Las Vegas is a lot of fun.
But every part of the Vegas Strip is designed to confuse tourists into parting with their cash. The casinos have no windows or clocks, they’re designed like mazes so you can’t find the exits, and it’s difficult to get from one venue to the next without taking a taxi.
Even crossing the street sometimes requires a half-mile walk to and from a pedestrian bridge.
In short, The Strip can make you feel stupid for being there, like you’re a sheep getting shorn by the casino resorts.
Zappos’ CEO Tony Hsieh has created an inspiring shopping and dining experience in Downtown Las Vegas — six miles from The Strip that most tourists stay on — and it’s the complete opposite of The Strip. It’s small-scale, walkable, neighbourhood-y and centered around small business and startups.
Called Downtown Container Park, all the businesses inside it occupy 30 reconstructed shipping containers and 41 modular metal cubes. The center courtyard is dominated by a giant treehouse playground.
We visited it recently and liked it a lot. Take a look.
This giant metal praying mantis greets visitors at the front gate of Container Park. It has a surprise in store ...
Flames shoot out of its antenna at unpredictable moments! Hsieh got it from the Burning Man festival. The BI team ducked and screamed in terror the first time it flamed -- you can feel the heat on your eyebrows.
The containers are arranged in a block-long pedestrian mall. It's lovely at night. Hsieh invested $US350 million of his own money into the Vegas Tech Fund to make it happen.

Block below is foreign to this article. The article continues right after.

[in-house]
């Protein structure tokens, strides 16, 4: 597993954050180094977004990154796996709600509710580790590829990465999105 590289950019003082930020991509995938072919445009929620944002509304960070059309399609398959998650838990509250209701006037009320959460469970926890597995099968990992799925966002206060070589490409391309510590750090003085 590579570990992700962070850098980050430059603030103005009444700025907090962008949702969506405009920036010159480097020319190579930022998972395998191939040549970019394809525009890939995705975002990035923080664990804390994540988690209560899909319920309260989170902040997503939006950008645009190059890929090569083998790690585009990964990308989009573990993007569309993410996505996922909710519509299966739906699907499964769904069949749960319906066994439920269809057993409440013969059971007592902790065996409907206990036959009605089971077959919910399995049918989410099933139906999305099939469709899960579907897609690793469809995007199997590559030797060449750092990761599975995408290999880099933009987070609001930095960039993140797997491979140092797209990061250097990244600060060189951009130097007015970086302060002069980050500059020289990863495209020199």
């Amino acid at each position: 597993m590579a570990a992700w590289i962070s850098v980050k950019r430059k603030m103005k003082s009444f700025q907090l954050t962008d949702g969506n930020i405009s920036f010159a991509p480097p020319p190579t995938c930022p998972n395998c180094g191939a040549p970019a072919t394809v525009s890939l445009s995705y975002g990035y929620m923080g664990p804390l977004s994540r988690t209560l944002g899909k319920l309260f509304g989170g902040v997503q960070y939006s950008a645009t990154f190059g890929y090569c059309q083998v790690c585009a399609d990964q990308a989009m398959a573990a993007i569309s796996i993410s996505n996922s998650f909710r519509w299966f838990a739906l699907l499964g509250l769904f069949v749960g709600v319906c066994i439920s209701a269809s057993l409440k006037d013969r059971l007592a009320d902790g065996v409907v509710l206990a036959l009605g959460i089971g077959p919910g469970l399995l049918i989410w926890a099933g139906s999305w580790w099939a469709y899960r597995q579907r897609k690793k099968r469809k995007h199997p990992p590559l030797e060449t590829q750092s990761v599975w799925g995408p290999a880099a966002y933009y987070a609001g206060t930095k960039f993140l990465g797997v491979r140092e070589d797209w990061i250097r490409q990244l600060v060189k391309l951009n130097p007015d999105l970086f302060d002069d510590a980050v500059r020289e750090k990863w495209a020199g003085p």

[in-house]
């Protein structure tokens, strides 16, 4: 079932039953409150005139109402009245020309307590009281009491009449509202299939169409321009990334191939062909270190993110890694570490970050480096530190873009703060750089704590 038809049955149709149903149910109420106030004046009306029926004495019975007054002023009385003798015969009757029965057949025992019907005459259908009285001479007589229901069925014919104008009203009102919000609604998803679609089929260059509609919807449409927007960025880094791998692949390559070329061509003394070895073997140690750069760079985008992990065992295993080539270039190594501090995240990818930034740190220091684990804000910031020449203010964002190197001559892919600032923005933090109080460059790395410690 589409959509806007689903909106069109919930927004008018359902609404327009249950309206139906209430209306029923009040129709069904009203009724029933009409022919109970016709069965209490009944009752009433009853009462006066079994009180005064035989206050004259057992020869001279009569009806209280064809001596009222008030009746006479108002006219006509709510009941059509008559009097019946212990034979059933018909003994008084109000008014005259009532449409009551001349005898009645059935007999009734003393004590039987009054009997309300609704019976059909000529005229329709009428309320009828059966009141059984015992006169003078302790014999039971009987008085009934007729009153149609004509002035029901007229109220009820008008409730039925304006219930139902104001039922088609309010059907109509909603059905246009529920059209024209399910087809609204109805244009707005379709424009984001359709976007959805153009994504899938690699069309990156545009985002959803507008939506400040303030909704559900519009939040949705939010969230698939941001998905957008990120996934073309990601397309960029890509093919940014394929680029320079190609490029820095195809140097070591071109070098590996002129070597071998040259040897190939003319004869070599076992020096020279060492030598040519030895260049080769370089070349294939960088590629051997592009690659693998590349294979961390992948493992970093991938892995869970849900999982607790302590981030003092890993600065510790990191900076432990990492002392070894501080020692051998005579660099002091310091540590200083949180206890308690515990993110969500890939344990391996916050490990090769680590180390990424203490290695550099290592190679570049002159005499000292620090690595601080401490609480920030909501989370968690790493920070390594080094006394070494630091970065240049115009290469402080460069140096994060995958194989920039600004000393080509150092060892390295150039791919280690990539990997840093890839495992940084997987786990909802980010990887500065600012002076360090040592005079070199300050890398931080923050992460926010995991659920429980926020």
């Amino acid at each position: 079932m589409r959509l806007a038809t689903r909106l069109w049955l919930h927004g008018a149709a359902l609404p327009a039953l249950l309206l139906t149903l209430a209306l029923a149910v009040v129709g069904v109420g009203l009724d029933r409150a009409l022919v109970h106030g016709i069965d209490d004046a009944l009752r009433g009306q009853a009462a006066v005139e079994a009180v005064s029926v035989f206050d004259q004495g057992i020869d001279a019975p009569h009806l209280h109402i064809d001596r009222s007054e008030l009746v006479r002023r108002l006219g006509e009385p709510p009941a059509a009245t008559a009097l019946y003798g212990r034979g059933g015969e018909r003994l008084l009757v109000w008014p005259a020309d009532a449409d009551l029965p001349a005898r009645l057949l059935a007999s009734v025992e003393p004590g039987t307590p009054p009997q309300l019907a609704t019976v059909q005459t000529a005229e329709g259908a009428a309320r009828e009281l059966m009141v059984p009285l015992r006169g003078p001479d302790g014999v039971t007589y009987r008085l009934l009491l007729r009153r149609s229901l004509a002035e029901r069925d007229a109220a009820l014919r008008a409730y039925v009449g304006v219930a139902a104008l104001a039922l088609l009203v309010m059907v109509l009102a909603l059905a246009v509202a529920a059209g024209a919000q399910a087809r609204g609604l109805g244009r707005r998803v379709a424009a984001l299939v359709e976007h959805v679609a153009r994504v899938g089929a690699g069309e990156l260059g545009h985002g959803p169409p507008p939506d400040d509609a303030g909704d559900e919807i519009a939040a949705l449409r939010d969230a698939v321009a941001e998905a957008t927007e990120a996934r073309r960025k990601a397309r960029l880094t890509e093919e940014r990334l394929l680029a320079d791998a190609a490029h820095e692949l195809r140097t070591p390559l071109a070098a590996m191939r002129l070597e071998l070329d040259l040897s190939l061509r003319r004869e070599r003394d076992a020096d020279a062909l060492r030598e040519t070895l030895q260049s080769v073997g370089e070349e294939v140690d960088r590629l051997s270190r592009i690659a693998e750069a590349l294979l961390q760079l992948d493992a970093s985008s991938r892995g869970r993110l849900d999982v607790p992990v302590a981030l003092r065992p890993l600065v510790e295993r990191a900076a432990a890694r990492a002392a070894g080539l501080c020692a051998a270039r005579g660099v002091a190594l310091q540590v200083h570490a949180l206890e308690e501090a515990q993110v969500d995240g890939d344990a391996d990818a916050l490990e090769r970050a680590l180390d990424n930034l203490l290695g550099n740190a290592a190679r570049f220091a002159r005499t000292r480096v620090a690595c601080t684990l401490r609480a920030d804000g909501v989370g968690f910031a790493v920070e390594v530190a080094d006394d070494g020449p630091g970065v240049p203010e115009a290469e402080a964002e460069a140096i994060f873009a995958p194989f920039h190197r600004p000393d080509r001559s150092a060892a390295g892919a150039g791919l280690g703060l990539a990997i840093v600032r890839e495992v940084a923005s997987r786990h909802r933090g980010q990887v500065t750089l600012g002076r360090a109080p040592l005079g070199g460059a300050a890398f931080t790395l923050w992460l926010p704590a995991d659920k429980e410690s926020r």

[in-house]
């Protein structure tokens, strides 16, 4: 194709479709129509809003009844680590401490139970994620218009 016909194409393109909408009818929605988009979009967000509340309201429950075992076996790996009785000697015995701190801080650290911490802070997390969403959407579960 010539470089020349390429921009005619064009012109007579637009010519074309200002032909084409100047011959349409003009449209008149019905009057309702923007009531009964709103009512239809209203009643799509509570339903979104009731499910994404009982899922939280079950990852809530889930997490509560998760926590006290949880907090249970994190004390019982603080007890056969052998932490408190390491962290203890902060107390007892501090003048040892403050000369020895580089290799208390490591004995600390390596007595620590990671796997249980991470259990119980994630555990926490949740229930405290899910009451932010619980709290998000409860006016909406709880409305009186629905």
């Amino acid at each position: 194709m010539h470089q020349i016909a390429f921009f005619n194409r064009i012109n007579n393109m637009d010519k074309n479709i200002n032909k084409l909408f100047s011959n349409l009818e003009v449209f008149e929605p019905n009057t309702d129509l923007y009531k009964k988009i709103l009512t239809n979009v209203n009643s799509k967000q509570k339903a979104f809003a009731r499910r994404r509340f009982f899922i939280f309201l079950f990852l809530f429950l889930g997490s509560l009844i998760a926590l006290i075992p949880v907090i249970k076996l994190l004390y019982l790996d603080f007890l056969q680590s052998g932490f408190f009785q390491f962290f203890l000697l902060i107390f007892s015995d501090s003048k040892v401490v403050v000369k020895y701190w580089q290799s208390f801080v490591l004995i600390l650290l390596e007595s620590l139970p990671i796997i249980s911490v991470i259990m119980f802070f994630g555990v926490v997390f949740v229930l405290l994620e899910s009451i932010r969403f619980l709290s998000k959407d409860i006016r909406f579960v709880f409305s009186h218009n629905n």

The fund looks for startups in the tech, fashion, photography, art, and music areas. This is the trendy VIP Bar.
Hsieh is looking for 100 - 200 entrepreneurs who need space and resources to build their new companies.
The middle of the courtyard has this massive treehouse playground slide. It's for kids but we spotted some adults who couldn't resist.
The Downtown project chose shipping containers because, 'most urban revitalization efforts are centered in cities with vacant, crumbling buildings. Our Downtown doesn't have those. To quickly create spaces for new businesses here requires innovative thinking, so we're using repurposed shipping containers.'
The project has a Jane Jacobs-style approach to development: 'Ground-level activity and gathering places such as cafes, interesting small businesses, and public spaces increases economic output and happiness.'
Joe Lewis is the master barber in charge. He has a lot to say about his ex-girlfriends, we discovered.
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